Last month was a fairly typical January in terms of federal financial institution regulatory activity, at least based on recent history, with the Trump administration’s Jan. 20 regulatory freeze showing little comparative impact.
Of course, the freeze was only applied in the last 11 days of the month.
According to a tally of proposed and final rules published in the Federal Register, the five federal financial institution regulators published 15 measures in January, compared to an average of 13 per year over the past three years (2014-16).
January is not the busiest regulatory month for the financial regulators, based on recent history. For many of the regulators, December is the most active month with 26 rules proposed or finalized, on average, per year among the five agencies (FDIC is the outlier, with the October as the most active month).
However, January has had its share of action. In 2014, for example, the CFPB published an extension of the comment period for its advance notice of proposed rulemaking about debt collection practices, as well as a proposal to amend the regulation defining larger participants of certain consumer financial product and service markets by adding a new section to define larger participants of a market for international money transfers.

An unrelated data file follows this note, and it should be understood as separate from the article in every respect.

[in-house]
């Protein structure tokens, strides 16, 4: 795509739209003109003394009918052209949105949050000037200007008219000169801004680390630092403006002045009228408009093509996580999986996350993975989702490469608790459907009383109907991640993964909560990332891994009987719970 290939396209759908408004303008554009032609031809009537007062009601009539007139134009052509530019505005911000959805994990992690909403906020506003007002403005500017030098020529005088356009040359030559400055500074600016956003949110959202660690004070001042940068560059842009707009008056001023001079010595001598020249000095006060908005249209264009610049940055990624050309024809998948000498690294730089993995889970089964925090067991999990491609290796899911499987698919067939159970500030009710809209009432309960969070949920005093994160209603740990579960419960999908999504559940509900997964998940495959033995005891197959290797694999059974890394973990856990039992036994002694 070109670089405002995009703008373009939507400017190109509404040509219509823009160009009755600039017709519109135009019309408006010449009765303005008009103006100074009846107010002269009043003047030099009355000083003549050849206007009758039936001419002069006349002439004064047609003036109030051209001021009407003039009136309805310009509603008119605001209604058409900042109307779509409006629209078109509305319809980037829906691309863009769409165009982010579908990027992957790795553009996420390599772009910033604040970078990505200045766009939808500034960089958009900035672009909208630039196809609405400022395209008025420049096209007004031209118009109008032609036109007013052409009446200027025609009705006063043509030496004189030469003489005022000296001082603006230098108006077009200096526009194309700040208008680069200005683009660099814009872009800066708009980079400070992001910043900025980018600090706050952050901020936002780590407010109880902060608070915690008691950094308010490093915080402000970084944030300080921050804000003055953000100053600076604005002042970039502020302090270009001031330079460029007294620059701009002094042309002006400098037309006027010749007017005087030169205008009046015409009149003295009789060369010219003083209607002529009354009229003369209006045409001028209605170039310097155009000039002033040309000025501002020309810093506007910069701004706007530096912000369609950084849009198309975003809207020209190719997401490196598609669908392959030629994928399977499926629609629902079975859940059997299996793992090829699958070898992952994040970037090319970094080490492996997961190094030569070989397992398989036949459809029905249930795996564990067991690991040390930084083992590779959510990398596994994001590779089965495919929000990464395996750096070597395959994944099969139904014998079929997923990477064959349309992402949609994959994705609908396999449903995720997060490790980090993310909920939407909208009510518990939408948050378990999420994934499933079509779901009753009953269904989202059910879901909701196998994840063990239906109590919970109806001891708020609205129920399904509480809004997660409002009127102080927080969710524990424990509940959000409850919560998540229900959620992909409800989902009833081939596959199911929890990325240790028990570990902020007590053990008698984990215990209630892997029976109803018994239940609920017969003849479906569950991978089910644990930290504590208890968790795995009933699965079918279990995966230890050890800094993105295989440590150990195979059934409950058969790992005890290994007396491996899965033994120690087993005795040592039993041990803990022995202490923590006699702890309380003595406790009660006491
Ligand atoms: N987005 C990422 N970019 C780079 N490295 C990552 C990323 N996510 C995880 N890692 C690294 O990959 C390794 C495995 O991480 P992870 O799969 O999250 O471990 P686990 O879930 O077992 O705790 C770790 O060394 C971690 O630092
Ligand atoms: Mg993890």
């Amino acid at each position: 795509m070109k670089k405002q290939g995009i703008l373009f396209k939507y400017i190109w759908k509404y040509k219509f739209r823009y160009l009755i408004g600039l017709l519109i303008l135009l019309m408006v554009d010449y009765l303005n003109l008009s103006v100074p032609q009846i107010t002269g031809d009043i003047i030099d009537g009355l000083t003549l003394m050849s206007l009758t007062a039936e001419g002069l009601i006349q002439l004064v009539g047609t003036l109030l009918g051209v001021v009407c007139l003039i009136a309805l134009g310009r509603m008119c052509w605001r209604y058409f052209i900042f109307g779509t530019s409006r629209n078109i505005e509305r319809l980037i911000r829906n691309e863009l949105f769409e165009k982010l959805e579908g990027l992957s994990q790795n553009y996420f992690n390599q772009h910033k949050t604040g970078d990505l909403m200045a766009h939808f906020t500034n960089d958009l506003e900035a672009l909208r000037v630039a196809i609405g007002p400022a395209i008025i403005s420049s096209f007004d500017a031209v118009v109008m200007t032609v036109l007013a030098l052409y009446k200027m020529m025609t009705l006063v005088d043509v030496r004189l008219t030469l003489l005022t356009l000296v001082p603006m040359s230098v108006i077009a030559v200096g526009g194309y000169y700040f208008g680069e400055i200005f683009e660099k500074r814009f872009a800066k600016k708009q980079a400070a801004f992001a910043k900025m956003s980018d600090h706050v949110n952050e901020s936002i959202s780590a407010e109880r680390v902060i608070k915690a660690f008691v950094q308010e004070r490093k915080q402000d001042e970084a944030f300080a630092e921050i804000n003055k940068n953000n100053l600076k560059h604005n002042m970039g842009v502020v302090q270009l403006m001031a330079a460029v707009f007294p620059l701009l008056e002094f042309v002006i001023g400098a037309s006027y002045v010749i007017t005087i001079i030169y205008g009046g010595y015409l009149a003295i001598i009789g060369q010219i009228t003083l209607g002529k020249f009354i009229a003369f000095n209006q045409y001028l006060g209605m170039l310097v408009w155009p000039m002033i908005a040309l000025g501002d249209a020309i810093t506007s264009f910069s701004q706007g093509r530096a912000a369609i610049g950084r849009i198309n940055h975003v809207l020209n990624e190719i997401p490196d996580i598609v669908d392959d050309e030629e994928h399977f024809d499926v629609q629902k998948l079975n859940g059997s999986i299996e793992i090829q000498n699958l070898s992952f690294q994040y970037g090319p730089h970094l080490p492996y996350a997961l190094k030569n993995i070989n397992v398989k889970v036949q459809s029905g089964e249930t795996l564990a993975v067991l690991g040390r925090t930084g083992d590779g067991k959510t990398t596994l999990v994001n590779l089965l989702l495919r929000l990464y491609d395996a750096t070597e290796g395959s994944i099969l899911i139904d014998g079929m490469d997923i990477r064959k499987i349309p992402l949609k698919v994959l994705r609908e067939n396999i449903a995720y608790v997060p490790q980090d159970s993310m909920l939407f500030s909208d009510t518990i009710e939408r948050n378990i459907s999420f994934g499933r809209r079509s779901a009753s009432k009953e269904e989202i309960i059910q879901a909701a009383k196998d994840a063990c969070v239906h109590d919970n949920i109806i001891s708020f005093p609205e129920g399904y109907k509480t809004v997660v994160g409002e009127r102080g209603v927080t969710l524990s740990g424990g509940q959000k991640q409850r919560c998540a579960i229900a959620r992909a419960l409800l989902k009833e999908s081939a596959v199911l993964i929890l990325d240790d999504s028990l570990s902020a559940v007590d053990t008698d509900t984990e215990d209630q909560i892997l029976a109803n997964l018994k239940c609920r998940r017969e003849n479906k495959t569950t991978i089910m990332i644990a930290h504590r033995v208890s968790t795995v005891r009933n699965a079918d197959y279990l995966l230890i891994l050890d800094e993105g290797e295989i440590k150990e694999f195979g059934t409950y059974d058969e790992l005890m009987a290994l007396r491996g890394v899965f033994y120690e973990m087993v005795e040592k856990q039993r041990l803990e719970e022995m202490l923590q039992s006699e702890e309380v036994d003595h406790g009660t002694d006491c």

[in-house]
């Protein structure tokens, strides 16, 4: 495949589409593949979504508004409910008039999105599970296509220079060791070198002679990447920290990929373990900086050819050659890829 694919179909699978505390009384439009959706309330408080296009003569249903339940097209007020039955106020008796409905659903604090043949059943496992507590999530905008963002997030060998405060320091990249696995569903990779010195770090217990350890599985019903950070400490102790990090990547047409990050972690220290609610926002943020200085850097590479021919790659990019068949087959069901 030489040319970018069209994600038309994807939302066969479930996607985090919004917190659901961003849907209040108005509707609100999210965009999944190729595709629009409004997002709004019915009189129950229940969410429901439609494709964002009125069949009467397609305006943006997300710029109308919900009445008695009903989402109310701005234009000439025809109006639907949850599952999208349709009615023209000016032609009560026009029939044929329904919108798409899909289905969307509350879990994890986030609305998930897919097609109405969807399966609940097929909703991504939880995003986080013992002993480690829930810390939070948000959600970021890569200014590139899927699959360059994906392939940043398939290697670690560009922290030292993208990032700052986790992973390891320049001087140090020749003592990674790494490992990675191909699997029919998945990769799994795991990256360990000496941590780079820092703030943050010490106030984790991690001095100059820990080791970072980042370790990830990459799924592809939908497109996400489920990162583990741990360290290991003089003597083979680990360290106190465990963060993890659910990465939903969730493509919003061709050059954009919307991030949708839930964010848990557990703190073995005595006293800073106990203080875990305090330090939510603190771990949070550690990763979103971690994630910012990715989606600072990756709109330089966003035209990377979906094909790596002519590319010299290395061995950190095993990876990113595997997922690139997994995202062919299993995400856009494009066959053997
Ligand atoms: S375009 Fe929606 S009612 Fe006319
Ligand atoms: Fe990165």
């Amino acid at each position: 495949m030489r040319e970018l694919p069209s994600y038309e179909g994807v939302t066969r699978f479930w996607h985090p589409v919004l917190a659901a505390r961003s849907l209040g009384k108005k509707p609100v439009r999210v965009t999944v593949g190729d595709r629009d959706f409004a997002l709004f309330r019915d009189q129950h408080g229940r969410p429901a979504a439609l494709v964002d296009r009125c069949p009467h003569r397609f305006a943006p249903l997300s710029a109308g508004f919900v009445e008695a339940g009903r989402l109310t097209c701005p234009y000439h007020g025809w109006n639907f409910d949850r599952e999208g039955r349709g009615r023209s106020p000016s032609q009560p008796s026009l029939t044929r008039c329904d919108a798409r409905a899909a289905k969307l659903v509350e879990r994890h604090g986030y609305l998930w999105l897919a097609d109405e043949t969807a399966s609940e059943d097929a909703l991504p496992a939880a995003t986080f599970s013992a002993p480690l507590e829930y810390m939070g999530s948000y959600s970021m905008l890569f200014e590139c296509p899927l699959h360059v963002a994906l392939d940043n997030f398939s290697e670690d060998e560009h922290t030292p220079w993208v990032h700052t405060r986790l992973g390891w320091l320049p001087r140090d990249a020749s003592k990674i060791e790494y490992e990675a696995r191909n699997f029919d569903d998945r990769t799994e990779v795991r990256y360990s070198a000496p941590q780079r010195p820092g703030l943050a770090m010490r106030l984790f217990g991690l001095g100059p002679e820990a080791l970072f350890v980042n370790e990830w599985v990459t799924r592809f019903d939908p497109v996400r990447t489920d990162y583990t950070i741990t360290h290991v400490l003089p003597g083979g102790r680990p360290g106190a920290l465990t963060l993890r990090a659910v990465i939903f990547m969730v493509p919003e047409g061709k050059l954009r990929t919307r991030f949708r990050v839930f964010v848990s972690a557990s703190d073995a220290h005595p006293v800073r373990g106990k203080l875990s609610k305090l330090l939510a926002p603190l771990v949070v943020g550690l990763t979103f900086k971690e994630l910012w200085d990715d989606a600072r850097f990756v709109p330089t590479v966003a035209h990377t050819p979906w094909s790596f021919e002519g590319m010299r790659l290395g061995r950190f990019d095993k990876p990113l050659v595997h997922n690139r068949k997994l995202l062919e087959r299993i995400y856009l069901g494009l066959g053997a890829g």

In 2015, NCUA published a revamped proposed rule on “risk-based capital” to require that credit unions taking certain risks hold capital commensurate with those risks. The proposal was revamped after thousands of comments were filed objecting to the first version.